Friday, March 15, 2013

Reform and Catholicism

The election of Father Jorge Bergoglio as Pope Francis marks what I hope is the beginning of a final set of reforms of the Catholic church.  I am a Protestant, raised in the Lutheran church and schooled in the history of Martin Luther's break from Catholicism over not just doctrinal issues, but more over the abuse of power by the medieval church.  Those abuses are long past, but it took a long time for the Catholic Church to eventually change its focus.  George Weigel argues that the outward focus of the Church, an evangelical focus if you will, started under Pope Leo XIII at the turn of the last century.  Pope Francis completes this cycle.  According to the WSJ, in a speech given a week before the Cardinals met for the papal election, he gave a decisive speech on the need for the church to shift its focus outwards.
"He spoke of the need for catechesis and the need to address the poor…the question of justice and the dignity of the human person," said a voting U.S. cardinal.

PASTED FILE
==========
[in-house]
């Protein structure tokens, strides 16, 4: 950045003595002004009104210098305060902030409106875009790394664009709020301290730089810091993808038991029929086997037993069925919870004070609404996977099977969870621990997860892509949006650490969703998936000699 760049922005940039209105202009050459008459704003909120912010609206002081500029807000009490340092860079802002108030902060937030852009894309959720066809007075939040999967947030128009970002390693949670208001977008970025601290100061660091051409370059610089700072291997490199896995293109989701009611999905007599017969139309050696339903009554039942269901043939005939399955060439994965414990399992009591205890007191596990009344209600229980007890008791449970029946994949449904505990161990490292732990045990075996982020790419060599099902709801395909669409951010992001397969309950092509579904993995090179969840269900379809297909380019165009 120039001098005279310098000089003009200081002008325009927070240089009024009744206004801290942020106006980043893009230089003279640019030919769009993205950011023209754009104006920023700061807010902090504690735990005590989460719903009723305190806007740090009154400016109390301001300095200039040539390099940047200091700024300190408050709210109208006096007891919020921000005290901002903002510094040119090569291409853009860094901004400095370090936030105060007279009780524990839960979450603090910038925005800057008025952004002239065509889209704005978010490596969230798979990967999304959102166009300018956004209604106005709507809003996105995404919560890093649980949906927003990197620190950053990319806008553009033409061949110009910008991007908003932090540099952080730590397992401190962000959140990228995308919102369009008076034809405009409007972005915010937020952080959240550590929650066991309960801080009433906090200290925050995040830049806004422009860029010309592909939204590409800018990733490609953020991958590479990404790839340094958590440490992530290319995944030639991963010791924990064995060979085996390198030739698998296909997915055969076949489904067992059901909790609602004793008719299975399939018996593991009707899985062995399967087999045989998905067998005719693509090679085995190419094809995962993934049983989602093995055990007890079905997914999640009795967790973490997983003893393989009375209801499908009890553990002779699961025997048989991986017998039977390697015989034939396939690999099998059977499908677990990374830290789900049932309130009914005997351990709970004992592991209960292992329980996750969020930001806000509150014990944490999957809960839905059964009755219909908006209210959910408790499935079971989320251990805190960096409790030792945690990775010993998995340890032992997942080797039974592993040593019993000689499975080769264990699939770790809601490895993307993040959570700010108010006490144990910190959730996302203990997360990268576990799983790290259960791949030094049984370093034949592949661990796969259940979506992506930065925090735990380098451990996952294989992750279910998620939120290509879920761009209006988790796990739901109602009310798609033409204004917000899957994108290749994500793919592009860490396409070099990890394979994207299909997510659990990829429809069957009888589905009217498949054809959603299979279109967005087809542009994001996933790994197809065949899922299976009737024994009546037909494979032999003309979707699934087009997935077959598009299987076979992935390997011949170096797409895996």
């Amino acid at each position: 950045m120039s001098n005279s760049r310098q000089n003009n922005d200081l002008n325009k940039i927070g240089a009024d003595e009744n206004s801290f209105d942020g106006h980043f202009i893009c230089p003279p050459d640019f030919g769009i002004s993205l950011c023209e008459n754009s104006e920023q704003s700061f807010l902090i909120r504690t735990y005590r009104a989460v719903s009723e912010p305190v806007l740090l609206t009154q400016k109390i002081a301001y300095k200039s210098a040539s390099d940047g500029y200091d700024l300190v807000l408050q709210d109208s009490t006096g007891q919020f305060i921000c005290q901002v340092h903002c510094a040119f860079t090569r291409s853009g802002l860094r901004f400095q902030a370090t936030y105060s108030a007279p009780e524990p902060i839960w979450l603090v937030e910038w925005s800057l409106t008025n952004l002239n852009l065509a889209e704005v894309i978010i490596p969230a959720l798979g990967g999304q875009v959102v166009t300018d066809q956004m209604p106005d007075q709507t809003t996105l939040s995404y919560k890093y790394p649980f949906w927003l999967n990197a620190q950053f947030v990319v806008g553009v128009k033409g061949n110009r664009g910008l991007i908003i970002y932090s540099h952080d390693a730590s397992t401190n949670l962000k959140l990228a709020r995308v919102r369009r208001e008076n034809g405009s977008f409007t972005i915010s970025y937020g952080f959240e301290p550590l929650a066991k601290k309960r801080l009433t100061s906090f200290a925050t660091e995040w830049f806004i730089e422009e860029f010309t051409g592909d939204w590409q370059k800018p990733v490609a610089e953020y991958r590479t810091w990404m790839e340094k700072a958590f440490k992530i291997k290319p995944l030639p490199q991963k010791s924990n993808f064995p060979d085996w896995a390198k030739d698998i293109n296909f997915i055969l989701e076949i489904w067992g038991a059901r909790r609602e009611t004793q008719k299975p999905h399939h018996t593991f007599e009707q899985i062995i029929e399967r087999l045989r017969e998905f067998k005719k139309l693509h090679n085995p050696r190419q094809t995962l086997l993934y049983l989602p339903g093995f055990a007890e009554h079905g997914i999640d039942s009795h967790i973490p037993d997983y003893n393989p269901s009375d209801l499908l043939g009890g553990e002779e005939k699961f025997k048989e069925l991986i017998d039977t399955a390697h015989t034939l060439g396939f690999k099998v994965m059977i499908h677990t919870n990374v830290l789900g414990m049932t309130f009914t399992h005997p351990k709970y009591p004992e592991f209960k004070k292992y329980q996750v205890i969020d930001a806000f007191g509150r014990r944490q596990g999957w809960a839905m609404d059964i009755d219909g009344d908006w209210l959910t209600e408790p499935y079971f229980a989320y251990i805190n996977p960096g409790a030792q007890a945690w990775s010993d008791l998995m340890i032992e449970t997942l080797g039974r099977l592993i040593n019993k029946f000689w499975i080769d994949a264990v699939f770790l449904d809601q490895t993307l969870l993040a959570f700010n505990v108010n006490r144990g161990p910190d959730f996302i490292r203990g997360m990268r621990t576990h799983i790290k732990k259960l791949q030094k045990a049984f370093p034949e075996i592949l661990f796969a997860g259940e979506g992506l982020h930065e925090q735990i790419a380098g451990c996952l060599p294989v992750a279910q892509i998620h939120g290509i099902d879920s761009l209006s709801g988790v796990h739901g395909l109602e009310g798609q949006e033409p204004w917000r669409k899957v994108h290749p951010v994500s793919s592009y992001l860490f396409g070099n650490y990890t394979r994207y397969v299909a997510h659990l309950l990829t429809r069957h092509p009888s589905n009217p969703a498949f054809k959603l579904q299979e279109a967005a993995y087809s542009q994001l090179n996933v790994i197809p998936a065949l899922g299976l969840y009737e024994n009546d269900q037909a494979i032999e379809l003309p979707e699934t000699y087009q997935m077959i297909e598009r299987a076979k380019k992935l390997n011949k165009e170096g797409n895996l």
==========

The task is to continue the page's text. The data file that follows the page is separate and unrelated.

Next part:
Peggy Noonan writes that the Pope must repair the church from the twin ills of the sexual abuse scandals and infighting at the Vatican.  His real humility caught her I.  My friend Jesse noted it as well right after his election.  His emphases on both helping the poor but keeping to the traditional teachings of the church should better unite Catholic believers.

Fellow SLOBs, Leslie Eastman, shares her thoughts on College Insurrection and KT Cat on The Scratching Post.

For my part, I think this is all good news.  The Catholic church is capable of being a powerful force for good in the world.  Even though I am a Protestant, I do not feel a sense of competition with the Roman church, because we are all Christians carrying out the great commission.
"Therefore go and make disciples of all nations, baptizing them in the name of the Father and of the Son and of the Holy Spirit, and teaching them to obey everything I have commanded you. And surely I am with you always, to the very end of the age."
A footnote from my Pastor: the language here might be better interpreted as "as you go" make disciples, indicating that regardless of where we go, we are to be making disciples for Christ.

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